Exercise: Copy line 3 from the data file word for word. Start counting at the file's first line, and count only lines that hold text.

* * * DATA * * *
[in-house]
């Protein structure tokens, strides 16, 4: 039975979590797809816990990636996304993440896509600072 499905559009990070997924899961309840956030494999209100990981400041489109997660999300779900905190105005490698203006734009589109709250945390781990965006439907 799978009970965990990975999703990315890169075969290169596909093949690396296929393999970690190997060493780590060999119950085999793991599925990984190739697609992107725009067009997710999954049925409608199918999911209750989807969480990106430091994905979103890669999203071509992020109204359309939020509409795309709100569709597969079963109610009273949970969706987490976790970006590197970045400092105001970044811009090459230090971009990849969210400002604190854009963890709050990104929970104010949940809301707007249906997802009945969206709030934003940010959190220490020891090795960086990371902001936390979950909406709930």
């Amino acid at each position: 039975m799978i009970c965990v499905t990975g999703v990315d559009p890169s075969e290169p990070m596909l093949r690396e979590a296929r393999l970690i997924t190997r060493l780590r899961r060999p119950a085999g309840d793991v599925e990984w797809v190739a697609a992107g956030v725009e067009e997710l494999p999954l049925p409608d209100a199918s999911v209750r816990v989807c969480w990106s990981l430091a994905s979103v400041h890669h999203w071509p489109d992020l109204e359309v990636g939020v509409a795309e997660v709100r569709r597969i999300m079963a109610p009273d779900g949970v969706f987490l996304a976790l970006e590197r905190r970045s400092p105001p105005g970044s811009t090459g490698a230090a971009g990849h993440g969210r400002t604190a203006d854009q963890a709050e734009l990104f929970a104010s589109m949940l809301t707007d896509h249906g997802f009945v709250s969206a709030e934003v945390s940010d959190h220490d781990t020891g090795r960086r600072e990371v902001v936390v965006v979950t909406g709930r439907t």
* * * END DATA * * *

């Amino acid at each position: 039975m799978i009970c965990v499905t990975g999703v990315d559009p890169s075969e290169p990070m596909l093949r690396e979590a296929r393999l970690i997924t190997r060493l780590r899961r060999p119950a085999g309840d793991v599925e990984w797809v190739a697609a992107g956030v725009e067009e997710l494999p999954l049925p409608d209100a199918s999911v209750r816990v989807c969480w990106s990981l430091a994905s979103v400041h890669h999203w071509p489109d992020l109204e359309v990636g939020v509409a795309e997660v709100r569709r597969i999300m079963a109610p009273d779900g949970v969706f987490l996304a976790l970006e590197r905190r970045s400092p105001p105005g970044s811009t090459g490698a230090a971009g990849h993440g969210r400002t604190a203006d854009q963890a709050e734009l990104f929970a104010s589109m949940l809301t707007d896509h249906g997802f009945v709250s969206a709030e934003v945390s940010d959190h220490d781990t020891g090795r960086r600072e990371v902001v936390v965006v979950t909406g709930r439907t």